• A61L2300/22Lipids, fatty acids, e.g. prostaglandins, oils, fats, waxes
    • A61L2300/222Steroids, e.g. corticosteroids
    • AHUMAN NECESSITIES
    • A61MEDICAL OR VETERINARY SCIENCE; HYGIENE
    • A61LMETHODS OR APPARATUS FOR STERILISING MATERIALS OR OBJECTS IN GENERAL; DISINFECTION, STERILISATION, OR DEODORISATION OF AIR; CHEMICAL ASPECTS OF BANDAGES, DRESSINGS, ABSORBENT PADS, OR SURGICAL ARTICLES; MATERIALS FOR BANDAGES, DRESSINGS, ABSORBENT PADS, OR SURGICAL ARTICLES
    • A61L2300/00Biologically active materials used in bandages, wound dressings, absorbent pads or medical devices
    • A61L2300/40Biologically active materials used in bandages, wound dressings, absorbent pads or medical devices characterised by a specific therapeutic activity or mode of action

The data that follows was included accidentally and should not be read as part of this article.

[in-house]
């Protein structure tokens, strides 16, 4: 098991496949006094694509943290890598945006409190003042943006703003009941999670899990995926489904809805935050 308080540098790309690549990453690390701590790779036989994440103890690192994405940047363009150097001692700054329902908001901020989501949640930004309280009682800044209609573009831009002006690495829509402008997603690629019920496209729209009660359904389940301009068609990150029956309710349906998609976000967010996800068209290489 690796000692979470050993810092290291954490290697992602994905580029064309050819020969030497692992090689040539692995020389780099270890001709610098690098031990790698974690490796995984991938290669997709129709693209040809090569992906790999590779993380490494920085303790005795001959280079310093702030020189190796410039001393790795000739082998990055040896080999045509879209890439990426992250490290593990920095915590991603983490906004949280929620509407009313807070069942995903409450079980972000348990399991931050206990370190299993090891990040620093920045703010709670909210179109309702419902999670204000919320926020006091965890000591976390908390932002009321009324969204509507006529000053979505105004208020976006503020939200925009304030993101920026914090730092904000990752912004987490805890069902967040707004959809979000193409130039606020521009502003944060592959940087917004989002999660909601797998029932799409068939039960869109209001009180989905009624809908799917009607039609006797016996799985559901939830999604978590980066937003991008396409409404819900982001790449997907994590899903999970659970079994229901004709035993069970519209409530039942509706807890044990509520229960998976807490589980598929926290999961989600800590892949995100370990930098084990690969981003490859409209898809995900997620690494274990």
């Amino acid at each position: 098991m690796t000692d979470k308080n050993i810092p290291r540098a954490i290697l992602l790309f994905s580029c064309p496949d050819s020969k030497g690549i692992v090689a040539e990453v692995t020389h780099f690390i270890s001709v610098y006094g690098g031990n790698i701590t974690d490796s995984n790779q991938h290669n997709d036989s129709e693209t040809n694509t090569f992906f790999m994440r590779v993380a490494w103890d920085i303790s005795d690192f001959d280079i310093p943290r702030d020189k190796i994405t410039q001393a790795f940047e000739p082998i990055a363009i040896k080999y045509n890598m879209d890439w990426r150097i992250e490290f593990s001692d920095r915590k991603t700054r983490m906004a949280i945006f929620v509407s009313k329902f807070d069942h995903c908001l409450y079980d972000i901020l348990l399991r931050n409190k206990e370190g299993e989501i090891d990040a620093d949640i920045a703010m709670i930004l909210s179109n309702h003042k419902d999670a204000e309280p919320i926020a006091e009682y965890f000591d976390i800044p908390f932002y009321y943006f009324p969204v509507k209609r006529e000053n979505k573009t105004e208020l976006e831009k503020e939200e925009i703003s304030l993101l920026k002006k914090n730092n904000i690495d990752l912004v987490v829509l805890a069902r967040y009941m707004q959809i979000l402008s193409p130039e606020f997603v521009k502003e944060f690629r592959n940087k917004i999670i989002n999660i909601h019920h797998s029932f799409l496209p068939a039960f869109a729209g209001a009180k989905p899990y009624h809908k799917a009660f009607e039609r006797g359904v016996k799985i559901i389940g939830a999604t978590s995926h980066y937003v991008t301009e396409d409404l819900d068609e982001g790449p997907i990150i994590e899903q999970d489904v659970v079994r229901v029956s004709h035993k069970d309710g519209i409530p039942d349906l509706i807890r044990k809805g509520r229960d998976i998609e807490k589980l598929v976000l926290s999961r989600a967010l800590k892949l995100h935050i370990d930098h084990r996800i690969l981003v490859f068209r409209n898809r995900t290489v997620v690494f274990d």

• A61L2300/41Anti-inflammatory agents, e.g. NSAIDs
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    • A61LMETHODS OR APPARATUS FOR STERILISING MATERIALS OR OBJECTS IN GENERAL; DISINFECTION, STERILISATION, OR DEODORISATION OF AIR; CHEMICAL ASPECTS OF BANDAGES, DRESSINGS, ABSORBENT PADS, OR SURGICAL ARTICLES; MATERIALS FOR BANDAGES, DRESSINGS, ABSORBENT PADS, OR SURGICAL ARTICLES
    • A61L2300/00Biologically active materials used in bandages, wound dressings, absorbent pads or medical devices
    • A61L2300/40Biologically active materials used in bandages, wound dressings, absorbent pads or medical devices characterised by a specific therapeutic activity or mode of action
    • A61L2300/416Anti-neoplastic or anti-proliferative or anti-restenosis or anti-angiogenic agents, e.g. paclitaxel, sirolimus
    • AHUMAN NECESSITIES
    • A61MEDICAL OR VETERINARY SCIENCE; HYGIENE